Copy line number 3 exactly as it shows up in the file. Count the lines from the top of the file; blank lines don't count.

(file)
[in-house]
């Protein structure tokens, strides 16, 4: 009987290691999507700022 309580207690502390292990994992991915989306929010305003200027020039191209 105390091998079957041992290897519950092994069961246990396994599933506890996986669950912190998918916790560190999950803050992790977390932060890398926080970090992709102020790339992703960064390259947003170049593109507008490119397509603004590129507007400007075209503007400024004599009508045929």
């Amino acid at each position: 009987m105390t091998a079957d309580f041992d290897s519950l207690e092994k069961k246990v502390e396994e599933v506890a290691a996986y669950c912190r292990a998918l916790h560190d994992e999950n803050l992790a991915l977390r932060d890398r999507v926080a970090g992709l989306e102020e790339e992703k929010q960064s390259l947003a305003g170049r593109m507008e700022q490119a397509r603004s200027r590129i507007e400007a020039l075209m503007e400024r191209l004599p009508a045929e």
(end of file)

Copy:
């Amino acid at each position: 009987m105390t091998a079957d309580f041992d290897s519950l207690e092994k069961k246990v502390e396994e599933v506890a290691a996986y669950c912190r292990a998918l916790h560190d994992e999950n803050l992790a991915l977390r932060d890398r999507v926080a970090g992709l989306e102020e790339e992703k929010q960064s390259l947003a305003g170049r593109m507008e700022q490119a397509r603004s200027r590129i507007e400007a020039l075209m503007e400024r191209l004599p009508a045929e």